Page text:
During PlayStation’s E3 press briefing in 2014, Sony brought on a couple of developers on stage to debut an entirely new first party property unlike any thing else in their line up. Pixel Opus, an unknown and freshman addition to the 1st Party family were showing off Entwined. A serene, relaxing, almost indie like dream escape of a game designed to play up the flourishes of the artistic side in gaming.
5 years have since passed, and Pixel Opus is taking a stab at their sophomore effort. Enter Concrete Genie. Quite possibly the most unique, charming, beautiful, and approachable game in the PlayStation first party lineup. So let’s get to it – here’s the Remote Play review for Concrete Genie – a truly magical stroke of paint.
You play as Ash; a young talented artist who has no true friends. The game starts with Ash drawing Denska, a small town that’s covered by darkness. Moments later, a group of young kids bully Ash and tear his Art book. The bullies then dump Ash in a tram as they send him to the rumoured haunted lighthouse. As he arrives, he sees the pages from his book flouting like it had a life of its own. Once he enters the lighthouse, he finds a drawn picture of his favourite genie Luna. The genie then magically comes to life. Ash makes his first true friend and from that moment, your adventure begins.
The story sends a powerful message that can relate to those who’ve been bullied. The game sends you on an emotional journey to overcome the bullying and light up Denska.
The game plays like a puzzler/Adventure with some platforming. Your mission is to brighten up lights in Denska with the magic brush you receive from Luna. During your journey, you’ll be recovering the pages you lost from your book. As you paint your way and brighten up Denska, you will create genies who serve as your friends and assist you on your journey. These genies come in three different forms – fire, electric and wind – and each can assist you whenever you need help in certain areas. The controls are easy to get use to. During paint mode, You’ll be using the Dualshock 4’s motion sensor to paint the walls of Denska. It felt a little weird at first, but I got use to in less than 10 minutes. If you’re having trouble using the motion controls then there’s an option to use the analog sticks. It’s a great option when it comes to accessibility. Moving from zone to zone, I had fun painting the areas. Once you progress further, the town becomes an open hub. You can then explore and discover secret areas.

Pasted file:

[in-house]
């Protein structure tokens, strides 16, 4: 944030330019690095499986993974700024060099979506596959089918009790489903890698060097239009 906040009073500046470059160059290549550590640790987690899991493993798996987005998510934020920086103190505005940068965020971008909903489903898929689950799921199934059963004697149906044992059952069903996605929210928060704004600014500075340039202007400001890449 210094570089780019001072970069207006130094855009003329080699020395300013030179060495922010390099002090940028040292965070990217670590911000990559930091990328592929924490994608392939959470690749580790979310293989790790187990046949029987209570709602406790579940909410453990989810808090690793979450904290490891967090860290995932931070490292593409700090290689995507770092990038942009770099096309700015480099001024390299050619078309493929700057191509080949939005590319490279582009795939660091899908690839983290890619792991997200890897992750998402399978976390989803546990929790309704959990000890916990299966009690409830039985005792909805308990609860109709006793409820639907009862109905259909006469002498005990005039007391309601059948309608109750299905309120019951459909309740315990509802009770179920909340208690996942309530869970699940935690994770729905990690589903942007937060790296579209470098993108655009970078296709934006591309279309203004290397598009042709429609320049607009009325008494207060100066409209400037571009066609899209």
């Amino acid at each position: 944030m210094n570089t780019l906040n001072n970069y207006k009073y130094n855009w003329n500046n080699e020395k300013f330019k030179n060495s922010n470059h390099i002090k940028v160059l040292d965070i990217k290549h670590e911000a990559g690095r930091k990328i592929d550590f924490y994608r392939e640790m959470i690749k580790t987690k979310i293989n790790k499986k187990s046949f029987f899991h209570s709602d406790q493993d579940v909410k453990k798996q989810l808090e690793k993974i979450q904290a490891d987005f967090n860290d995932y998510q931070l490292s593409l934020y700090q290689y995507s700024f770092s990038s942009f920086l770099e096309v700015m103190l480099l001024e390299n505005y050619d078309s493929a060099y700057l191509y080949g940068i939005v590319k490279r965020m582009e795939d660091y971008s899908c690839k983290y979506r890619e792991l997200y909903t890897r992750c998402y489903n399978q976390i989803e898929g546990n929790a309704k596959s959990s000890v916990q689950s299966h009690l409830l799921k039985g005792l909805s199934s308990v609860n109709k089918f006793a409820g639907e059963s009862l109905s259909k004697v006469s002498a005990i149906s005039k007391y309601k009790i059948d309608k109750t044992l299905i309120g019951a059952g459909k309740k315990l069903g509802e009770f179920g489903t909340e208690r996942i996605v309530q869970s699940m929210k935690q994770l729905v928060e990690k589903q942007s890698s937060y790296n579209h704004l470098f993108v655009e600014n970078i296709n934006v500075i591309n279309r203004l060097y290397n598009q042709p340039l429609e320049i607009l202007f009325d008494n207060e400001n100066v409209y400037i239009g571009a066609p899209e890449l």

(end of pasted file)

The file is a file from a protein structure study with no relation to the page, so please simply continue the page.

You can also interact with your genies by shooting a hoop, watching TV, playing peek a boo or just feeding them apples. These are treasured moments that will bring out the inner child in you.
Graphically this game is both a technical and artistic achievement. Particle effects in pastels of colors litter up the screen. Everything is illuminated in a sense where the atmosphere is cranked up to 11. Genies look detailed, faces and animation quality is exquisite, and most importantly – it’s just downright theatrics. The art style would give you vibes from a Tim Burton movie with its atmospheric look. There is one downside though. Concrete Genie does not support HDR at launch but will at a later date. One of my favourite features in Concrete Genie was Photo Mode. Although it’s been introduced in many PlayStation Exclusives, having this feature really makes you appreciate the craft.
The soundtrack really stood out in concrete Genie with it’s lush sounds. The flute really brought positive vibes. It’ll make you feel relaxed. You’ll hear sounds of other instruments when you stroke your brush painting the stars or anything else from your sketchbook.
In a gaming climate where headshots, zombies, and “kill everything in sight” – are norms; Concrete Genie chooses to take the road less taken. A virtual proof that optimism, imagination, and good will can be the core component of a game. Translating positivity into pixels is a daunting task, but Pixel Opus have managed to create something truly remarkable.
Developer: Pixel Opus / Publisher: Sony Interactive Entertainment
Release date: 08/10/2019
Platforms: PlayStation 4
Version Reviewed: PlayStation 4 Pro